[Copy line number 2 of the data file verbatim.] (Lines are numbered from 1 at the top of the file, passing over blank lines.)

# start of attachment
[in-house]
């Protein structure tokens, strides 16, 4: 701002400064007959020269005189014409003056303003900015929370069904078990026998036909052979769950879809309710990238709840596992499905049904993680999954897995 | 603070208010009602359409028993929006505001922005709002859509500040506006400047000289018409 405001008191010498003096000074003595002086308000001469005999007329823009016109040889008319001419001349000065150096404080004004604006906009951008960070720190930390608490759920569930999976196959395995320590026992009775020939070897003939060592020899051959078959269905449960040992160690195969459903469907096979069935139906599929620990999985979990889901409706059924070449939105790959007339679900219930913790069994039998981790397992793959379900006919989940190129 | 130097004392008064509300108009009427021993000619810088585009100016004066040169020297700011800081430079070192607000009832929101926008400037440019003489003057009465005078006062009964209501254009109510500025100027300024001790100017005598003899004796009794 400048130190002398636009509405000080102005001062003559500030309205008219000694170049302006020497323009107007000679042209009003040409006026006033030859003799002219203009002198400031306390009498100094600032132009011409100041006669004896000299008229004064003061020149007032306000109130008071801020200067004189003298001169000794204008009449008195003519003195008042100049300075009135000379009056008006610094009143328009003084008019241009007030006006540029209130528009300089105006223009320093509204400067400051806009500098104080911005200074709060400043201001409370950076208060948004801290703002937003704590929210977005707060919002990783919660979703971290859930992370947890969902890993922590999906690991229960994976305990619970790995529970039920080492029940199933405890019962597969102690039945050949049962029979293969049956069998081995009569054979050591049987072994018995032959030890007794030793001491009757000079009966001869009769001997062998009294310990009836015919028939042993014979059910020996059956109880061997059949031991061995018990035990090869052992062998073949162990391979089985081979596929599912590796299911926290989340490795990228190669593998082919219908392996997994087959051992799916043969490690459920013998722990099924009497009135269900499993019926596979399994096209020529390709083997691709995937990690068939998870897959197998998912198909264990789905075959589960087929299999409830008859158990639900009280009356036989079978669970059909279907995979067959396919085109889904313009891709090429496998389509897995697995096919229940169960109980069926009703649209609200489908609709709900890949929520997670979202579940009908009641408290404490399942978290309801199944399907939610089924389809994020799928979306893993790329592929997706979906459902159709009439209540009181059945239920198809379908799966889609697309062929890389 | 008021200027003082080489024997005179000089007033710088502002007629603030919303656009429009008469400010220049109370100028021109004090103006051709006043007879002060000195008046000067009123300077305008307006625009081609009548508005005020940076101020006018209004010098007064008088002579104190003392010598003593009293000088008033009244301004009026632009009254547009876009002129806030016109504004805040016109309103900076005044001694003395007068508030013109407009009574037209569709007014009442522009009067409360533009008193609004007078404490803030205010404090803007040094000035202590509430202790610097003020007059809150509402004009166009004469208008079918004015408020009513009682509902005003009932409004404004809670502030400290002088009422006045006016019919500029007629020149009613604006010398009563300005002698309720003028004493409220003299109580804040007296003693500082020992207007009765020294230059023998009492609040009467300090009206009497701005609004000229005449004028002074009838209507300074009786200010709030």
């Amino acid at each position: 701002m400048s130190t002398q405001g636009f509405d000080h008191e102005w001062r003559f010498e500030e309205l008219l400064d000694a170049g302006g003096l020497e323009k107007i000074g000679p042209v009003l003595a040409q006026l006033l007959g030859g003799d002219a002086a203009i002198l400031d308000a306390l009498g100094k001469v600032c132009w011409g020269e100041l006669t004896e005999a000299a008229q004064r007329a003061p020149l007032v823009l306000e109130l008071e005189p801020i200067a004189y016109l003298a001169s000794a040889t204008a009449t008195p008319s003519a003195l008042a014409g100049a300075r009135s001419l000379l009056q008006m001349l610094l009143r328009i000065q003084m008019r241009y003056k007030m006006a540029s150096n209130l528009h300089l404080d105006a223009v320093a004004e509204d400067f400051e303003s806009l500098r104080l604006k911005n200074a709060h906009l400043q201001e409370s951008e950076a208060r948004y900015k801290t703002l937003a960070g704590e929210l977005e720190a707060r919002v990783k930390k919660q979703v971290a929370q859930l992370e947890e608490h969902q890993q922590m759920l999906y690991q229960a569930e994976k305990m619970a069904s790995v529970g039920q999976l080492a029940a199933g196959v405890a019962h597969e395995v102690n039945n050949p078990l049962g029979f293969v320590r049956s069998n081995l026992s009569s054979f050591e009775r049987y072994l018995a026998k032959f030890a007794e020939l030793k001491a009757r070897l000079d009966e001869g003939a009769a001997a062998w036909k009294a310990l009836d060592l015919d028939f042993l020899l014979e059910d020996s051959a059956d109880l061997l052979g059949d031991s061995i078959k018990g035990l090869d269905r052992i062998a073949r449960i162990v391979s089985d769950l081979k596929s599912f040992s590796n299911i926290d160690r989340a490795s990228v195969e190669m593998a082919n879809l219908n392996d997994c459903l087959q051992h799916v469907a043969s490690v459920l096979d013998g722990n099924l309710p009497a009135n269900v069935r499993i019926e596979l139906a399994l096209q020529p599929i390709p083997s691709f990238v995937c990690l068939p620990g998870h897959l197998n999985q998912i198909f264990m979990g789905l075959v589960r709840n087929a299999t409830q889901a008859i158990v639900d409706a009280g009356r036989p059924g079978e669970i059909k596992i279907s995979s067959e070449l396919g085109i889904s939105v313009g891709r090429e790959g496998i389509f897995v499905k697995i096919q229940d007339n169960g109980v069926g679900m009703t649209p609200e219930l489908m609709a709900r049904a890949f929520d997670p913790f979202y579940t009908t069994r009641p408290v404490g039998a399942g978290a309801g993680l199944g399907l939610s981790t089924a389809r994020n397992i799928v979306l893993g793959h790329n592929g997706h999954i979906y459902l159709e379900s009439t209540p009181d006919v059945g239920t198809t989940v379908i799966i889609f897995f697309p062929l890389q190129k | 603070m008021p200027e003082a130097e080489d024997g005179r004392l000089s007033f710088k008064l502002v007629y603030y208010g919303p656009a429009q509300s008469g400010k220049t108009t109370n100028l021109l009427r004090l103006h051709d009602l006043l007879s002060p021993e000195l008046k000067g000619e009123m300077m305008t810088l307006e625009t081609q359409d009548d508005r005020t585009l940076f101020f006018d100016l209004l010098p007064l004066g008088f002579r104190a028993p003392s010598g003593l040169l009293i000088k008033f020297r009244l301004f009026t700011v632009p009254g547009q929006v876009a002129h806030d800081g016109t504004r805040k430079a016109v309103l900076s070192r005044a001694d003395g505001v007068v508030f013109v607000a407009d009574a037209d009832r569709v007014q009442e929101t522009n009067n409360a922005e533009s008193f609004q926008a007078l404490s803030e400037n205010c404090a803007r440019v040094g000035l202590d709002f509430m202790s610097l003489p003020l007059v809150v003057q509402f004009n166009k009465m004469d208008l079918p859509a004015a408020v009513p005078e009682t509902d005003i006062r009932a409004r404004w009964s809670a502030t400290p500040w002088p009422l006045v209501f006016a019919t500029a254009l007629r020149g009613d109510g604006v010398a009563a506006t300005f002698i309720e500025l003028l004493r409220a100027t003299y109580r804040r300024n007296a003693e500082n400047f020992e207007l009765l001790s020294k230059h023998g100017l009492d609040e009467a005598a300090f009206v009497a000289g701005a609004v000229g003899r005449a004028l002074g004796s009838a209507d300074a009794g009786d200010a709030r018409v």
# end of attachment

């Protein structure tokens, strides 16, 4: 701002400064007959020269005189014409003056303003900015929370069904078990026998036909052979769950879809309710990238709840596992499905049904993680999954897995 | 603070208010009602359409028993929006505001922005709002859509500040506006400047000289018409 405001008191010498003096000074003595002086308000001469005999007329823009016109040889008319001419001349000065150096404080004004604006906009951008960070720190930390608490759920569930999976196959395995320590026992009775020939070897003939060592020899051959078959269905449960040992160690195969459903469907096979069935139906599929620990999985979990889901409706059924070449939105790959007339679900219930913790069994039998981790397992793959379900006919989940190129 | 130097004392008064509300108009009427021993000619810088585009100016004066040169020297700011800081430079070192607000009832929101926008400037440019003489003057009465005078006062009964209501254009109510500025100027300024001790100017005598003899004796009794 400048130190002398636009509405000080102005001062003559500030309205008219000694170049302006020497323009107007000679042209009003040409006026006033030859003799002219203009002198400031306390009498100094600032132009011409100041006669004896000299008229004064003061020149007032306000109130008071801020200067004189003298001169000794204008009449008195003519003195008042100049300075009135000379009056008006610094009143328009003084008019241009007030006006540029209130528009300089105006223009320093509204400067400051806009500098104080911005200074709060400043201001409370950076208060948004801290703002937003704590929210977005707060919002990783919660979703971290859930992370947890969902890993922590999906690991229960994976305990619970790995529970039920080492029940199933405890019962597969102690039945050949049962029979293969049956069998081995009569054979050591049987072994018995032959030890007794030793001491009757000079009966001869009769001997062998009294310990009836015919028939042993014979059910020996059956109880061997059949031991061995018990035990090869052992062998073949162990391979089985081979596929599912590796299911926290989340490795990228190669593998082919219908392996997994087959051992799916043969490690459920013998722990099924009497009135269900499993019926596979399994096209020529390709083997691709995937990690068939998870897959197998998912198909264990789905075959589960087929299999409830008859158990639900009280009356036989079978669970059909279907995979067959396919085109889904313009891709090429496998389509897995697995096919229940169960109980069926009703649209609200489908609709709900890949929520997670979202579940009908009641408290404490399942978290309801199944399907939610089924389809994020799928979306893993790329592929997706979906459902159709009439209540009181059945239920198809379908799966889609697309062929890389 | 008021200027003082080489024997005179000089007033710088502002007629603030919303656009429009008469400010220049109370100028021109004090103006051709006043007879002060000195008046000067009123300077305008307006625009081609009548508005005020940076101020006018209004010098007064008088002579104190003392010598003593009293000088008033009244301004009026632009009254547009876009002129806030016109504004805040016109309103900076005044001694003395007068508030013109407009009574037209569709007014009442522009009067409360533009008193609004007078404490803030205010404090803007040094000035202590509430202790610097003020007059809150509402004009166009004469208008079918004015408020009513009682509902005003009932409004404004809670502030400290002088009422006045006016019919500029007629020149009613604006010398009563300005002698309720003028004493409220003299109580804040007296003693500082020992207007009765020294230059023998009492609040009467300090009206009497701005609004000229005449004028002074009838209507300074009786200010709030």